Crisis-hit Polish PM warns of poll
Poland's prime minister has said early elections may be necessary within weeks to calm the situation sparked by eavesdropping on political leaders.
Donald Tusk called for the popular magazine Wprost and other media to release all of the secret recordings of leaders' private conversations they may have.
He said Poland was facing a "deep crisis" and until it is all published the state will be unstable and his team vulnerable to blackmail.
The hastily arranged news conference on a national holiday sparked a whirl of speculation that one or more officials may be fired, or even that Mr Tusk could resignation.
But Mr Tusk said he saw no reason to step down. He said: "I will not resign in response to actions that, we all know, had criminal character and maybe were .... aimed at the government's resignation or fall."
He said that early elections "in a matter of a few or more weeks" may be necessary if this "crisis of confidence becomes too deep".
He is to decide next week on the fate of Interior Minister Bartlomiej Sienkiewicz, who is heard on the tape.
Supporting the idea of early elections, President Bronislaw Komorowski said a democratic decision is called for when state institutions cannot react to difficult situations.
But that is an unpalatable option for Mr Tusk, whose Civil Platform party is trailing the opposition Law and Justice party in opinion polls after seven years in power.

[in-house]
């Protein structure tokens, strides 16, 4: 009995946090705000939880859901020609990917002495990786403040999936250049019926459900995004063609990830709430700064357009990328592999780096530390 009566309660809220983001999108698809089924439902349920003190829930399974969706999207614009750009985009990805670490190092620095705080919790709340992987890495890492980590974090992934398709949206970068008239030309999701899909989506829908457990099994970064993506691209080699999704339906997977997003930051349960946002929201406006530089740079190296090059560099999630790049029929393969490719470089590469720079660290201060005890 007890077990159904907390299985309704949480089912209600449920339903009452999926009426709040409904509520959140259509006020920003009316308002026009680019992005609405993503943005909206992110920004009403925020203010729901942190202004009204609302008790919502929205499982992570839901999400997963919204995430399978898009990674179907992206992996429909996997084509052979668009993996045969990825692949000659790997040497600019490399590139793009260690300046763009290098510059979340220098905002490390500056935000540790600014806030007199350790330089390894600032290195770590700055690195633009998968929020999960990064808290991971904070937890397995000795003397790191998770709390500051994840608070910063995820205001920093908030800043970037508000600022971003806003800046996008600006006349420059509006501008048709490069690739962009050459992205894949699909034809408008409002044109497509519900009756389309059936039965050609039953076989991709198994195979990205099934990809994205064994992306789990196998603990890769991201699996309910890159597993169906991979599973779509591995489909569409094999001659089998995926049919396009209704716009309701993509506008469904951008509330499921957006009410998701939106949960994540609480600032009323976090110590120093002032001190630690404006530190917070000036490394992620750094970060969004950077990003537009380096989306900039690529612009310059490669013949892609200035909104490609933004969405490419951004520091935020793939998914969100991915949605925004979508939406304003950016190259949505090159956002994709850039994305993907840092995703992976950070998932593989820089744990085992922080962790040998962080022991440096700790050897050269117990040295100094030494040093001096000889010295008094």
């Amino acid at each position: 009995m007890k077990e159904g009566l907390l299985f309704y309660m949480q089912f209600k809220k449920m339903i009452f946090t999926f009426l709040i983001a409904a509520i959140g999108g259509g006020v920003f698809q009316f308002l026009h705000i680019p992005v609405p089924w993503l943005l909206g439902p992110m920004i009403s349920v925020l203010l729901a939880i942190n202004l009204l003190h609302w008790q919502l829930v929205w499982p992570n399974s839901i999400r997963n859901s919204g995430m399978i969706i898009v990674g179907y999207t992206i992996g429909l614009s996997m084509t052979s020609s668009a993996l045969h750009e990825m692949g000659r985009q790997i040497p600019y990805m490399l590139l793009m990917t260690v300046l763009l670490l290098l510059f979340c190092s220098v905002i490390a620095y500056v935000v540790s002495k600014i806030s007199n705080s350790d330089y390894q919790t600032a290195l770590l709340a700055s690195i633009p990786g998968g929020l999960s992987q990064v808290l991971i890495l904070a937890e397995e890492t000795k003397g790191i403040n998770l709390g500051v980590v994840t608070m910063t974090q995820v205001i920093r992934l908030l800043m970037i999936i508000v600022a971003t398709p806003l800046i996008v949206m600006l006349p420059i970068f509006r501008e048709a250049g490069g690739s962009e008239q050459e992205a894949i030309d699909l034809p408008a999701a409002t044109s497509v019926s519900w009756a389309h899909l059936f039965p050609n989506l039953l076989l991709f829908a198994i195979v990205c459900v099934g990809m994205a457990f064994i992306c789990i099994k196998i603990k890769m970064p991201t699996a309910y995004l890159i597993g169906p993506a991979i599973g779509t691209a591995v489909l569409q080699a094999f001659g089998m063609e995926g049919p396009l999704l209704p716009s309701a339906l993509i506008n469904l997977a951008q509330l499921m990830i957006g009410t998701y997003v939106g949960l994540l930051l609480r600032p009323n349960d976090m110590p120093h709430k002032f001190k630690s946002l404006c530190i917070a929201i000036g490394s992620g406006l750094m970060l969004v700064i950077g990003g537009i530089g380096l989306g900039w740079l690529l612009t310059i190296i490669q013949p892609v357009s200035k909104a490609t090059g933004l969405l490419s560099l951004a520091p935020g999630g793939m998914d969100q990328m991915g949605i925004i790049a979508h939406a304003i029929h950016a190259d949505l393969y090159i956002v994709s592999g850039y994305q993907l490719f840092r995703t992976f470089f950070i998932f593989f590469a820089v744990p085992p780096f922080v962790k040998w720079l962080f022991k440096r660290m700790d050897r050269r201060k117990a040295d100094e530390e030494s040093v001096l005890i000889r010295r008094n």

His news conference followed an attempt on Wednesday evening by police and state prosecutors to seize evidence from the headquarters of the magazine.
The chief editor, Sylwester Latkowski, put up strong resistance and demanded a court order. The authorities left without taking away any computers.
Wprost recently released transcripts and online audio of recordings of a restaurant conversation last July between National Bank of Poland chief Marek Belka and Mr Sienkiewicz.
They discussed how the central bank might use its power to help the government win re-election in 2015. Critics have decried the apparent collusion as a violation of the bank's independence from political interference.
Mr Tusk, Mr Sienkiewicz and Mr Belka all say the discussion was about hypothetical scenarios and had no influence on policy.
At one point in the conversation, Mr Belka is heard demanding that Jacek Rostowski be removed as Poland's finance minister. He was fired four months later.
The magazine said it is working to have more recordings published on Monday. It says it obtained the recordings from a third party, whose identity it is allowed to protect under Poland's media law.
On its pages, the magazine posed the key question: Who taped the conversations? It suggested that past or current secret agents, businessmen or Mr Tusk's political opponents were possibilities.
Prosecutors said that the manager of the restaurant, identified only as Lukasz N, was detained in the case and is formally a suspect on two counts of unauthorised access to information.
In Poland, bugging or wiretapping to get unauthorised access to information is punishable by up to two years in prison.